A knee replacement usually takes 1 to 2 hours. The doctor will make an incision on the top of your knee and remove the damaged cartilage and bone. The doctor will then attach the metal implants to the ends of the thigh and calf bones. A plastic spacer goes between the metal pieces and helps the new joint move smoothly.

 

How big will the incision be?

 

The standard incision size can be up to 10 inches. A minimally invasive procedure can result in incisions as short as 4 inches.

 

What happens after surgery?

 

Rehabilitation begins almost immediately after your wake up from surgery. Within the first 24 hours, you will begin to stand and walk using an assistive device (walker or crutches) with the help of a physical therapist (PT). They will show you how to get in and out of your bed and how to move around using either a walker or crutches.

 

A nurse will help you with tasks such as changing the bandage, dressing, bathing and using the toilet.

 

Can I go home after surgery?

 

Most people will be able to be discharged directly to their home. For those who don’t have a support system at home or if the surgery was more complicated, your doctor may recommend you first stay in a rehabilitation or nursing facility.

 

When do patients start rehabilitation?

 

You will begin rehabilitation one day after surgery and will continue after leaving the hospital for the next several months.

 

How long does it take to recover from a total knee replacement?

 

Most patients are able to care for themselves and resume normal daily activities six weeks after surgery. Driving is possible between three and six weeks if you can bend your knee far enough to sit in a car, have enough muscle control to operate the brakes and accelerator and are no longer taking narcotic pain medications. It may take between six months and a year to make a full recovery.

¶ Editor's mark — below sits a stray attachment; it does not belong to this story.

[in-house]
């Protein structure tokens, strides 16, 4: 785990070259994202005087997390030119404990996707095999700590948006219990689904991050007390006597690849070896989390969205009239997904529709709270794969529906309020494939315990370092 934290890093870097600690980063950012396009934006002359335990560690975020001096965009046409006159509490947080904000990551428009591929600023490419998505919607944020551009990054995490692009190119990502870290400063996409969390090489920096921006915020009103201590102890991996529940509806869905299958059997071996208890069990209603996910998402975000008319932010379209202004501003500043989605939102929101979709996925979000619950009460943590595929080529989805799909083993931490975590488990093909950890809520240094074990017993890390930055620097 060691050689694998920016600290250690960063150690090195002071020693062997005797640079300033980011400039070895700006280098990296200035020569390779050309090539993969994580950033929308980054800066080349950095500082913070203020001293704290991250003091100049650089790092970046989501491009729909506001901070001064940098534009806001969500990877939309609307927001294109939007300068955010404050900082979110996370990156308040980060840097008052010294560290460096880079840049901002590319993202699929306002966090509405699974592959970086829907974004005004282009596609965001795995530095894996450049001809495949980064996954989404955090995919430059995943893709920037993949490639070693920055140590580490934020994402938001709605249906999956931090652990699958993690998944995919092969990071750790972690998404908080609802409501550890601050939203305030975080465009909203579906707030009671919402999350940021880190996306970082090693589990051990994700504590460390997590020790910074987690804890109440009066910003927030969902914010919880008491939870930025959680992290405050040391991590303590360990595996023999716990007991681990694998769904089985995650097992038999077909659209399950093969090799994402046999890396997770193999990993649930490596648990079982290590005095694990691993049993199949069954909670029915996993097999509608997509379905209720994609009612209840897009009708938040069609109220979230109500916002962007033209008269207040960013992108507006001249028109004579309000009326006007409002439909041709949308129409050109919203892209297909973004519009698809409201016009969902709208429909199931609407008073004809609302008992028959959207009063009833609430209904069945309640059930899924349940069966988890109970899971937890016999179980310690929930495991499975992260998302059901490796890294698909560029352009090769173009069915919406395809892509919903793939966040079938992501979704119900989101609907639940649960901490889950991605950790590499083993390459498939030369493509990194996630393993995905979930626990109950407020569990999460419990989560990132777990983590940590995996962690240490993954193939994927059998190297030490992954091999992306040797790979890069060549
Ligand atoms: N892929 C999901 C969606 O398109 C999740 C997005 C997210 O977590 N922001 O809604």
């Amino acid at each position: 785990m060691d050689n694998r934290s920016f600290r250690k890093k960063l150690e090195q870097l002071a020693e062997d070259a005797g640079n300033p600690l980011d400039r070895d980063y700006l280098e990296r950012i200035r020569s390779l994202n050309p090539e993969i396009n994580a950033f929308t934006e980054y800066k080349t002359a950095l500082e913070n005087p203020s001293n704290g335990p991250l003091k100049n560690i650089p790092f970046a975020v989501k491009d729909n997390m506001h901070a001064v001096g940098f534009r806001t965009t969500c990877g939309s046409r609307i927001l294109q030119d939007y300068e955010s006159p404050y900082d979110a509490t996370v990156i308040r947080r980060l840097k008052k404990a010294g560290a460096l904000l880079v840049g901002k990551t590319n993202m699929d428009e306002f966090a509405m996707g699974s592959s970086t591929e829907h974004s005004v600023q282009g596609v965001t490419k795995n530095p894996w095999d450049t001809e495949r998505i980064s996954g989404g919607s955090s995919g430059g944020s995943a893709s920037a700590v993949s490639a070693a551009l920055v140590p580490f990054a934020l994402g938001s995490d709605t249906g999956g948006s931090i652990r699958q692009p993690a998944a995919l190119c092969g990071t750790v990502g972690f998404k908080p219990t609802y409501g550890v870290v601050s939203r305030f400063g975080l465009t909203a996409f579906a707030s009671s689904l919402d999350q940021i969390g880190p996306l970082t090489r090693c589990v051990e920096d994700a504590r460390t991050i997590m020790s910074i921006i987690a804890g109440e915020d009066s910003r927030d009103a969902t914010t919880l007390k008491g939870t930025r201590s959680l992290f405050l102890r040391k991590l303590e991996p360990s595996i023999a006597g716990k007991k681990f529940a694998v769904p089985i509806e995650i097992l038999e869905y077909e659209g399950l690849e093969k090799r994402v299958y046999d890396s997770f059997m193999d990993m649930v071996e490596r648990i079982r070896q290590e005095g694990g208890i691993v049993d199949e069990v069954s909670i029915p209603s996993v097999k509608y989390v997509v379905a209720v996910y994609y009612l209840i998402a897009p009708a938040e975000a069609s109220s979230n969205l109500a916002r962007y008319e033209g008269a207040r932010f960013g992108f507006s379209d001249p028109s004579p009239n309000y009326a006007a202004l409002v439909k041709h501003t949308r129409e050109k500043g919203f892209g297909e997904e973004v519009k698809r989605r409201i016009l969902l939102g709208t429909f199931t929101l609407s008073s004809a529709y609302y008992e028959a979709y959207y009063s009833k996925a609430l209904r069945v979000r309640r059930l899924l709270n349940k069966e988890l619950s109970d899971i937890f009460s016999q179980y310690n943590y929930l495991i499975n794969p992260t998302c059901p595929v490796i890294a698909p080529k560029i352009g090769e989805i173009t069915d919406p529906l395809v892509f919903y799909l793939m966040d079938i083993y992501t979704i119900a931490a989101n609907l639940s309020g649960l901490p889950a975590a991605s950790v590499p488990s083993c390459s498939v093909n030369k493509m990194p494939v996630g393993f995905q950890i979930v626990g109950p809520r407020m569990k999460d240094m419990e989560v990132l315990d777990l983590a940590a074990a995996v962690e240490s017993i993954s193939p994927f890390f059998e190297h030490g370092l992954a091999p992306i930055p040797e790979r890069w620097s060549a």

Partial Knee Replacement

 

What is a partial knee replacement?

 

A partial knee replacement is another choice for some patients who have osteoarthritis (normal aging that causes stiffness and pain) of the knee. This surgery can be done when the damage is in a limited area of the knee. It is a minimally invasive procedure where only the damaged part of the knee joint is removed and replaced with man-made materials.

 

What are signs you may need a partial knee replacement?

 

If damage is limited to one compartment of your knee, a partial knee replacement might be best for you. Other factors to consider:

  • Pain continues even after taking anti-inflammatory drugs
  • You maintain a healthy weight
  • An X-ray of the knee has determined your eligible for a partial replacement
  • You have an intact anterior cruciate ligament (ACL), plenty of range of motion, damage to only one compartment and a stable knee

When is a partial knee replacement appropriate?

 

A partial knee replacement might be recommended if you have damage to a limited area of your knee versus multiple areas.

 

What is the difference between a partial and total knee replacement?

 

Our knee is made up of three compartments – inside, outside and underneath the knee cap. If you have arthritis or damage to one compartment of the knee, you could be a candidate for a partial knee replacement. If more than one compartment of the knee has pain or damage, a total knee replacement will be needed.

 

What are the benefits of a partial knee replacement surgery?

 

A partial knee replacement is a minimally invasive procedure where only the damaged part of the knee joint is removed. The main goal is to relieve severe knee pain. It also offers additional benefits over total knee replacement including:

  • Preservation of all healthy bone and ligaments
  • Less tissue trauma
  • Reduced blood loss
  • Reduced post-operative pain
  • Faster rehabilitation and recovery
  • Improved range of motion in the knee

What are the risks of a partial knee replacement?

  • Infection
  • Blood clots and injuries to a blood vessel or a nerve
  • You may experience some knee joint stiffness
  • Late complications including infection and failure, loosening or dislocation of the prosthesis
  • Continued pain

How do I prepare for a partial knee replacement surgery?

 

Before your partial knee replacement surgery, talk to your doctor. Learn what to expect before, during and after surgery so you can be prepared both physically and mentally.